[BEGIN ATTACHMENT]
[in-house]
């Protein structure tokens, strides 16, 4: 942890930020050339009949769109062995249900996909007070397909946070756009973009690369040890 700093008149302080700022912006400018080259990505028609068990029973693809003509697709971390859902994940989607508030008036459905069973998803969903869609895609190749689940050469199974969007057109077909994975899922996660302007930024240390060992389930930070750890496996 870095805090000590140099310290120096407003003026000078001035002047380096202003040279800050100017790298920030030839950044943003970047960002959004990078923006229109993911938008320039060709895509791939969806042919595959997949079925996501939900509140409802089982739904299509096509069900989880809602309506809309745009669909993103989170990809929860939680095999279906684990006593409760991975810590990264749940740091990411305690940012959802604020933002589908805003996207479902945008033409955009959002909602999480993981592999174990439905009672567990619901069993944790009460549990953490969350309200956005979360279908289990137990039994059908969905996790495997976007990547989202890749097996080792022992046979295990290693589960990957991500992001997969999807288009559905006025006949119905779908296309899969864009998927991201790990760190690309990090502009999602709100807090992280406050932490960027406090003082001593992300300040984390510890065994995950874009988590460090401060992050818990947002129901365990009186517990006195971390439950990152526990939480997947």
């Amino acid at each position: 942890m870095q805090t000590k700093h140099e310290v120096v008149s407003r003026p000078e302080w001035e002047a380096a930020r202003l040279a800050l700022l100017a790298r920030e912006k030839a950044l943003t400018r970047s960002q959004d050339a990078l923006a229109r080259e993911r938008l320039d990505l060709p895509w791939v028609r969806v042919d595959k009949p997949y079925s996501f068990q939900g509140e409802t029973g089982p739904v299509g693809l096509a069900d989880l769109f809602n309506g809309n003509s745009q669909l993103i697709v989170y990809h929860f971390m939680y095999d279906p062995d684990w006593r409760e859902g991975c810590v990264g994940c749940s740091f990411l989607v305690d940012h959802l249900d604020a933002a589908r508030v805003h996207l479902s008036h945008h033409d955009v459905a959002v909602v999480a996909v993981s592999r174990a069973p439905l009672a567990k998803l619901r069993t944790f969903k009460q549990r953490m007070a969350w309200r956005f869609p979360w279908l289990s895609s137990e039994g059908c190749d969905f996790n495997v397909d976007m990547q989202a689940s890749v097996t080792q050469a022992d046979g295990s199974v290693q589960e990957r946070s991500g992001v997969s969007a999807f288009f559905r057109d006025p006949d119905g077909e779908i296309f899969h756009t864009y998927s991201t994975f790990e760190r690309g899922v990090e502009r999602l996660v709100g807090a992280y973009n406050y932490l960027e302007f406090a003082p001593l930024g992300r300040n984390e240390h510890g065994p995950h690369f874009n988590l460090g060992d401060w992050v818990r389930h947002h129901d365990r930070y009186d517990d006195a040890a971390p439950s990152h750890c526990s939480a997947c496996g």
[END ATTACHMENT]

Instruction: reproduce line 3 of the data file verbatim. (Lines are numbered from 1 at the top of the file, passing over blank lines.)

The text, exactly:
């Amino acid at each position: 942890m870095q805090t000590k700093h140099e310290v120096v008149s407003r003026p000078e302080w001035e002047a380096a930020r202003l040279a800050l700022l100017a790298r920030e912006k030839a950044l943003t400018r970047s960002q959004d050339a990078l923006a229109r080259e993911r938008l320039d990505l060709p895509w791939v028609r969806v042919d595959k009949p997949y079925s996501f068990q939900g509140e409802t029973g089982p739904v299509g693809l096509a069900d989880l769109f809602n309506g809309n003509s745009q669909l993103i697709v989170y990809h929860f971390m939680y095999d279906p062995d684990w006593r409760e859902g991975c810590v990264g994940c749940s740091f990411l989607v305690d940012h959802l249900d604020a933002a589908r508030v805003h996207l479902s008036h945008h033409d955009v459905a959002v909602v999480a996909v993981s592999r174990a069973p439905l009672a567990k998803l619901r069993t944790f969903k009460q549990r953490m007070a969350w309200r956005f869609p979360w279908l289990s895609s137990e039994g059908c190749d969905f996790n495997v397909d976007m990547q989202a689940s890749v097996t080792q050469a022992d046979g295990s199974v290693q589960e990957r946070s991500g992001v997969s969007a999807f288009f559905r057109d006025p006949d119905g077909e779908i296309f899969h756009t864009y998927s991201t994975f790990e760190r690309g899922v990090e502009r999602l996660v709100g807090a992280y973009n406050y932490l960027e302007f406090a003082p001593l930024g992300r300040n984390e240390h510890g065994p995950h690369f874009n988590l460090g060992d401060w992050v818990r389930h947002h129901d365990r930070y009186d517990d006195a040890a971390p439950s990152h750890c526990s939480a997947c496996g």